Fantastic Beasts and Where to Find Them (2016)

| November 26, 2016

There is an uneasy dual identity to the whole Harry Potter world that no self-respecting super-fan might ever want to admit.  The cute spectacle of mail owls and Bowtruckles have always had to fight for space amid Death Eaters, torture spells and portents of doom fit for a horror show.  In the books, it is easier to manage but in the movies they often have to fight for space.  The cute whimsy of The Sorcerer’s Stone is worlds away from the dark battlegrounds of The Deathly Hallows, but at the very least, you can say that there was a lot of story to be drawn out in the books that came between.

Fantastic Beasts and Where to Find Them doesn’t have that advantage.  It has a lot of ground to cover, a lot of characters to deal with and has to do it in a very short amount of time.  The results are satisfying in part, the cute sections seem fully formed but the darker story may leave you feeling that you might have missed something.

Based rather loosely on a 128-page side-companion to “The Sorcerer’s Stone” which laid out a sort of D&D Monster Companion for the Potter-verse, Fantastic Beasts has been stretched into a movie that tries with all its might to find an identity for itself. In many respects, it succeeds, but you can’t deny the similarity sometimes feels like you’re going through the same motions.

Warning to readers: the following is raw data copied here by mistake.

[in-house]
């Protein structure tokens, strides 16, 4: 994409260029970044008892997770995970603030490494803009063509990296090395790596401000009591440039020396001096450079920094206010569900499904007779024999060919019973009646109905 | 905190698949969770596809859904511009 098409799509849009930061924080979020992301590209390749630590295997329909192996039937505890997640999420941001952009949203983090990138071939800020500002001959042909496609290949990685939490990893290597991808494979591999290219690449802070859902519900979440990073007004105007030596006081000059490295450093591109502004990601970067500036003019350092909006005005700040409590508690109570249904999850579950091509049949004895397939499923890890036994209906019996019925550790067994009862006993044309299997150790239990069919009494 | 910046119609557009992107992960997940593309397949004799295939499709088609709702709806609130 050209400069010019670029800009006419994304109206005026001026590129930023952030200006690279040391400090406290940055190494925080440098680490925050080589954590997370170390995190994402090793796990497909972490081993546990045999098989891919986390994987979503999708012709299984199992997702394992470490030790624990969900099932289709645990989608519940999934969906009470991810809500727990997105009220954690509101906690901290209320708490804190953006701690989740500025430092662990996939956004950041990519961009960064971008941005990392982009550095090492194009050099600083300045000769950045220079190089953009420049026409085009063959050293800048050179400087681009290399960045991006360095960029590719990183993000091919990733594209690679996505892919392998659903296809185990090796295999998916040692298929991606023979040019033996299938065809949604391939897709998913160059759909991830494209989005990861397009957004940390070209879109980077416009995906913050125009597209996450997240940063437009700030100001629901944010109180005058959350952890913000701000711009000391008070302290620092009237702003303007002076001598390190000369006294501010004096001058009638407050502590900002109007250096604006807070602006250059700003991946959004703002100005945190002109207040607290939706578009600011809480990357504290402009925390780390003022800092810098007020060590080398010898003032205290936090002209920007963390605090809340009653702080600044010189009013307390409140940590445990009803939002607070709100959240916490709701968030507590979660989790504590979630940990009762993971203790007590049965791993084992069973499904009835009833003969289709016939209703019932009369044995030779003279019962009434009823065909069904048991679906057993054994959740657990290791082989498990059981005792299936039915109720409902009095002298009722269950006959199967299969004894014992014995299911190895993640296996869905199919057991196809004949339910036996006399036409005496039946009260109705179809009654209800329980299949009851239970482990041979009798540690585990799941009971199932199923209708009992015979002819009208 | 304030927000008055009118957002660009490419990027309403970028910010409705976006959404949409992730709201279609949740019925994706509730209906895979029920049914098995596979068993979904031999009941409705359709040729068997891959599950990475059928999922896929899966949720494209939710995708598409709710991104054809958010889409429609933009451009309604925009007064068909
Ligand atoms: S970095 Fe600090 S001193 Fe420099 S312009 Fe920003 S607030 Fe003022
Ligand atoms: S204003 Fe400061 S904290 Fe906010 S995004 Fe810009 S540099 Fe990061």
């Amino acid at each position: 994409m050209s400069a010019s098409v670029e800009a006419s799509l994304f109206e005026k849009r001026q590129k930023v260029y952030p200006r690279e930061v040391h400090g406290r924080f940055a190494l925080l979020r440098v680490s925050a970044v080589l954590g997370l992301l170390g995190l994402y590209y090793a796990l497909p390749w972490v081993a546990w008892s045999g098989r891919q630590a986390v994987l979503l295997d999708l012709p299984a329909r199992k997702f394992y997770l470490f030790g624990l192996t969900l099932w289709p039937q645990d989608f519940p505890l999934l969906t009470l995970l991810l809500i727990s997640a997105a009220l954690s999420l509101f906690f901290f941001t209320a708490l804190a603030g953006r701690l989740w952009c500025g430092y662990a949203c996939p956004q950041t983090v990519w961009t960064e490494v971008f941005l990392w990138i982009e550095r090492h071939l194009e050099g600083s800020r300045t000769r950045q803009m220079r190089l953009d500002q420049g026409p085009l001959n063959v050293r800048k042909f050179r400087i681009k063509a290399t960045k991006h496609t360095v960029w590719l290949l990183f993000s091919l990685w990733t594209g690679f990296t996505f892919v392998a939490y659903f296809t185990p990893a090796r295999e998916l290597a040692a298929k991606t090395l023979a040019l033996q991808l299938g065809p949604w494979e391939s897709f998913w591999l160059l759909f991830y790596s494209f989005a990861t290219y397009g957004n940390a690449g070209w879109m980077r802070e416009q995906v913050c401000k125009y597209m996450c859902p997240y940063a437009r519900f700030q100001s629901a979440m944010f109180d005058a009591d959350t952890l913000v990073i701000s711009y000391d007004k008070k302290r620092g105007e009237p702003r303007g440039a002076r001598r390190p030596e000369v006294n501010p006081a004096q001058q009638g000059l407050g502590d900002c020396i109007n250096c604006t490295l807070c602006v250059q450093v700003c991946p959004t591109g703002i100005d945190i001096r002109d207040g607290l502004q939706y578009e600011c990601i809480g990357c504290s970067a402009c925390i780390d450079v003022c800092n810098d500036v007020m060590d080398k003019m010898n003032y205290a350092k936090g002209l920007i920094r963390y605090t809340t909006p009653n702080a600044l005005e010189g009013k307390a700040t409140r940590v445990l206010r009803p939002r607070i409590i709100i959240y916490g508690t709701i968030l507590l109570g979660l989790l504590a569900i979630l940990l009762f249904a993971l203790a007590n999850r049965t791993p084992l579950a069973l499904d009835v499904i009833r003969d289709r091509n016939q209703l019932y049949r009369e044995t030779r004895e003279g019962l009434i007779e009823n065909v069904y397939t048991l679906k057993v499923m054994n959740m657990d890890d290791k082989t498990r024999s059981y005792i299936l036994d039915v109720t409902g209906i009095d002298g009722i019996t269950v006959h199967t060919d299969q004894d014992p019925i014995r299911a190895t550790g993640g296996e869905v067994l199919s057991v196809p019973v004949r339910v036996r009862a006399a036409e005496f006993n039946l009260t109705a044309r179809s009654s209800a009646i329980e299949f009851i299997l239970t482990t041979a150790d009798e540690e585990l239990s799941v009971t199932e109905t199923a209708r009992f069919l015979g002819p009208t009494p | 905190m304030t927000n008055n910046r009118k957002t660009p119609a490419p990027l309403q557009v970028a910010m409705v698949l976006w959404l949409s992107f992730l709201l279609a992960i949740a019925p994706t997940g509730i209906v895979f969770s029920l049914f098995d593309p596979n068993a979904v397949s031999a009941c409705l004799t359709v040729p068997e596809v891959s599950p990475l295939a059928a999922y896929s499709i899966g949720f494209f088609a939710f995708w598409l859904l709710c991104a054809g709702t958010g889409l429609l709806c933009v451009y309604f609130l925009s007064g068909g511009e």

The setting is a fictional 1926 New York, some 70 years before Dumbledore and Professor McGonagall dropped Baby Harry at the Dursley’s doorstep.  Here we meet a sheepish mop-haired Brit fresh off the boat sporting a suitcase that shudders as if something is trying to get out.  His name is Newt Scamander (Eddie Redmayne) and he has stopped over in New York on his way to Arizona to set loose at least one of the contents of the case.  Through a mix-up, he is temporarily separated from the case by a No-Maj (non-magical person), a cannery worker named Jacob (Dan Fogler), who opens the case and releases some of the magical creatures into the wilds of New York.

It is probably not the best time for this.  While New York of the 1920s is a hotbed of culture and influence and prosperity, it is also riddled with racial intolerance and repression.  Times are tense here as this repressive nature has bred fear and confusion among the No-Maj’s.  Threats of exposure of the wizarding world are breeding talk of an all-out war.  On the steps of the courthouse, a Carrie Nation-type witch-hater name Mary Barebone (Samantha Morton) operates an extremist group bend on exposing and destroying possible witches in their midst.  Meanwhile the dead-serious Percival Graves (Colin Ferrell) the director of Magical Security is searching for an escaped dark wizard called Grindelwald.